How Will the Concept of 'Personal Responsibility' Influence the Attitudes of Jurors?
At the core of nearly every current and future COVID-19 related lawsuit there is or there will be a sympathetic plaintiff. These sympathetic plaintiffs will try to blame the harm they suffered during the pandemic on defendants. In response, the defense will strive to persuade jurors not only to disregard any natural sense of empathy and compassion but also to shift some or all of the blame for harm back on to the plaintiff. Will juries conclude that the very party whose injuries underlie the complaint maintain responsibility for that harm?
As the global coronavirus pandemic has unfolded, IMS has conducted extensive research into how COVID-19 is impacting the attitudes of jurors. Through a series of twelve in-depth mock juror focus groups across three major venues, we explored attitudes and themes relevant to the concept of personal responsibility in the context of pandemic-related matters. This research, which spanned seven litigation areas, illuminated several important considerations for litigators.
Results From the Initial Study
While many jurors expressed empathy for plaintiffs who had suffered, we found that some jurors in these focus groups were willing to accept an argument from defense that hinges on the personal responsibility of the plaintiff. The ability of the juror to accept this argument is based on two categories of factors:
Category One: Situational variables or facts associated with specifics of the case, such as: the severity of plaintiff’s injury, and the degree to which the plaintiff should or could have understood potential risk.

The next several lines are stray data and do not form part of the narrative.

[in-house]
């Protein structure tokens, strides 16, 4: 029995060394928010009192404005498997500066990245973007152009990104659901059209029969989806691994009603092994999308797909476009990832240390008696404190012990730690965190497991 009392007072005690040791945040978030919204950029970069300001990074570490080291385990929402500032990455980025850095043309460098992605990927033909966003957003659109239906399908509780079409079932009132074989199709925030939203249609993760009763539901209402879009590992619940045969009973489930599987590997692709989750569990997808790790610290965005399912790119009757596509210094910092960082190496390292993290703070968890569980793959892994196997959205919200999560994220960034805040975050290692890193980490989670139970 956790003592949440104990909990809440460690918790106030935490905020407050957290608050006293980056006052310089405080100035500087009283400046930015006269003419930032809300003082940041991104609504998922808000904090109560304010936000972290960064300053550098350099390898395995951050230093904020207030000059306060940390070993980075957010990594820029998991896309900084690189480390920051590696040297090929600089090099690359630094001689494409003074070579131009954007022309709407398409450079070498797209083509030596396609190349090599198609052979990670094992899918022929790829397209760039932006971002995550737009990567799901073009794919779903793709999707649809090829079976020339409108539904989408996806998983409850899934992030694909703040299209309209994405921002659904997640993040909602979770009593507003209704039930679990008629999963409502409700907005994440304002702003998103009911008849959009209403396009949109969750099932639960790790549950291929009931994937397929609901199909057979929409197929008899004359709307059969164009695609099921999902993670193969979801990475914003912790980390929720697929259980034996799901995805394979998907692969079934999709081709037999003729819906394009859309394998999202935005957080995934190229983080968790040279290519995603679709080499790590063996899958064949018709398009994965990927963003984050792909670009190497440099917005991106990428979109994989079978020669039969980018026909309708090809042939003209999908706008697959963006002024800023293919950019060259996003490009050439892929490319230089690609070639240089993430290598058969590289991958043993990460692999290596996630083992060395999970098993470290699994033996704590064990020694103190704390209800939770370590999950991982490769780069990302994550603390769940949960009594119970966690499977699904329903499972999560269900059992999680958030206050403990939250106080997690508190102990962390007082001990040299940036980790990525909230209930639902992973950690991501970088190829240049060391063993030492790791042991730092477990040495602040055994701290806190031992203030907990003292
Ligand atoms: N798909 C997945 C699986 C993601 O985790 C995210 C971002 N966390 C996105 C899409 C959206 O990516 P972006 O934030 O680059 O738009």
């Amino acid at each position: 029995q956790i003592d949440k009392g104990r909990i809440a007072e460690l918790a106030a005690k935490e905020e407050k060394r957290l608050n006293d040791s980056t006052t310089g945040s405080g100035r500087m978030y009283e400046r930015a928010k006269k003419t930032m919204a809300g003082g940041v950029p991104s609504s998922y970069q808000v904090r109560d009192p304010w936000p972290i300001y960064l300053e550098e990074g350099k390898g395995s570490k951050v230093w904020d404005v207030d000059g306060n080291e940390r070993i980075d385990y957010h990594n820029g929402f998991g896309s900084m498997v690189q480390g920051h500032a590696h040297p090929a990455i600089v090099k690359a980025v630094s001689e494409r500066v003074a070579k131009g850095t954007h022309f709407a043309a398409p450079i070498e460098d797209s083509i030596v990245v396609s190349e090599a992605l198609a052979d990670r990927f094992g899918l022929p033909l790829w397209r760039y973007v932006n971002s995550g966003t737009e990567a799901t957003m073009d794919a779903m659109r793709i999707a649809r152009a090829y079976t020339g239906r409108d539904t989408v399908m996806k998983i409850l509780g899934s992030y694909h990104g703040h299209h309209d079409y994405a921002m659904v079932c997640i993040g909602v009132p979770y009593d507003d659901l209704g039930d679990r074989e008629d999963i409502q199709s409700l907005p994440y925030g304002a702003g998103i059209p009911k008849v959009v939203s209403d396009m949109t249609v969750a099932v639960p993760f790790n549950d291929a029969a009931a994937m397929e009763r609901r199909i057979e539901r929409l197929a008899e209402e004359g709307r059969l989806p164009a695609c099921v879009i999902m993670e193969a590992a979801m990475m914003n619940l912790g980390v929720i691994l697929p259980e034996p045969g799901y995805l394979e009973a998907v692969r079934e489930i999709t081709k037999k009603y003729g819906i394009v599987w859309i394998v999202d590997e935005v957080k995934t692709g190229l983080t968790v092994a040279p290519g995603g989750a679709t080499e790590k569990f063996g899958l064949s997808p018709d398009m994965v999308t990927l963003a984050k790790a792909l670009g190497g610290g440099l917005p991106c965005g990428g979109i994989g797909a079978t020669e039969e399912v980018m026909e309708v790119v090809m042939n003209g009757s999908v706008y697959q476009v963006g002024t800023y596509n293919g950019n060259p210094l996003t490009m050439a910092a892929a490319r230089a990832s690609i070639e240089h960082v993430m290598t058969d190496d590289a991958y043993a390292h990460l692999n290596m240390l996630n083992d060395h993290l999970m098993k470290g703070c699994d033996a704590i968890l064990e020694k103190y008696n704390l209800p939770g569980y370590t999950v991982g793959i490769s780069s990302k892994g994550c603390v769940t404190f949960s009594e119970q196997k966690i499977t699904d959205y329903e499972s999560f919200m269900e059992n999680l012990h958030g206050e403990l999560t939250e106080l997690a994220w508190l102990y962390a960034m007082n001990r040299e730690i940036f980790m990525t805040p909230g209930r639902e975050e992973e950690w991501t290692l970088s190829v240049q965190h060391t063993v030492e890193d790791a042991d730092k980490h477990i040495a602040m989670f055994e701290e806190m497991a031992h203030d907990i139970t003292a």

Category Two: Locus of control, a psychological concept describing how strongly a person believes he has control over the situations and experiences that affect his life.
Even in the context of COVID-19, with many events and losses seeming entirely novel and unprecedented, many potential jurors still generally insisted that individuals had continuing obligations of personal responsibility.
We identified key implications of the personal responsibility theme relevant to plaintiffs across multiple litigation areas. In potential first party insurance claims where an insurer denied coverage because of specific limitations in a policy, focus group participants had little sympathy for plaintiffs who claimed they should have coverage because their policy protected them. The mock jurors concluded that the policyholder held personal responsibility for knowing–or finding ways of knowing–exactly what type of coverage he needed.
Additionally, in potential claims brought by passengers who fell sick while on cruise ships, there was considerable belief that such claims should be at least scrutinized. Several jurors expressed conviction that such ships were notoriously unsafe. They believed passengers had an obligation to consider this factor and had personally assumed a certain degree of risk by choosing to take a cruise.
We also identified key implications of the personal responsibility theme relevant to defendants across the litigation areas we examined. For example, operators of nursing homes have historically borne the responsibility of ensuring adequate supplies and protocols were in place for residents. Focus group participants held the attitude that, despite the unprecedented nature of COVID-19 and magnitude of pandemic-related resource demands, nursing homes were not excused from this personal responsibility.
Practical and Strategic Implications for Counsel
For plaintiffs, developing a compelling and emotional narrative to describe the hardship suffered by the complainant will be key to persuading jurors.
For defendants, remind the jury that an insurance policy is a contract, like any other contract or agreement, and parties are responsible for understanding the terms of the contract and the associated risks. Leverage graphics to reinforce this message and convey similarities.
The specific exclusionary language of an insurance policy should also be displayed so the jury can see it early and often. Remind jurors that, even if a policyholder should—but does not—know what is in her policy, she is bound by its terms.
For both sides, during voir dire and jury selection, it will be important to take note of these themes and related ideologies. Such an approach will allow counsel to assess how a potential juror might broadly view personal responsibility.
View an expanded version of our findings related to personal responsibility and other key concepts.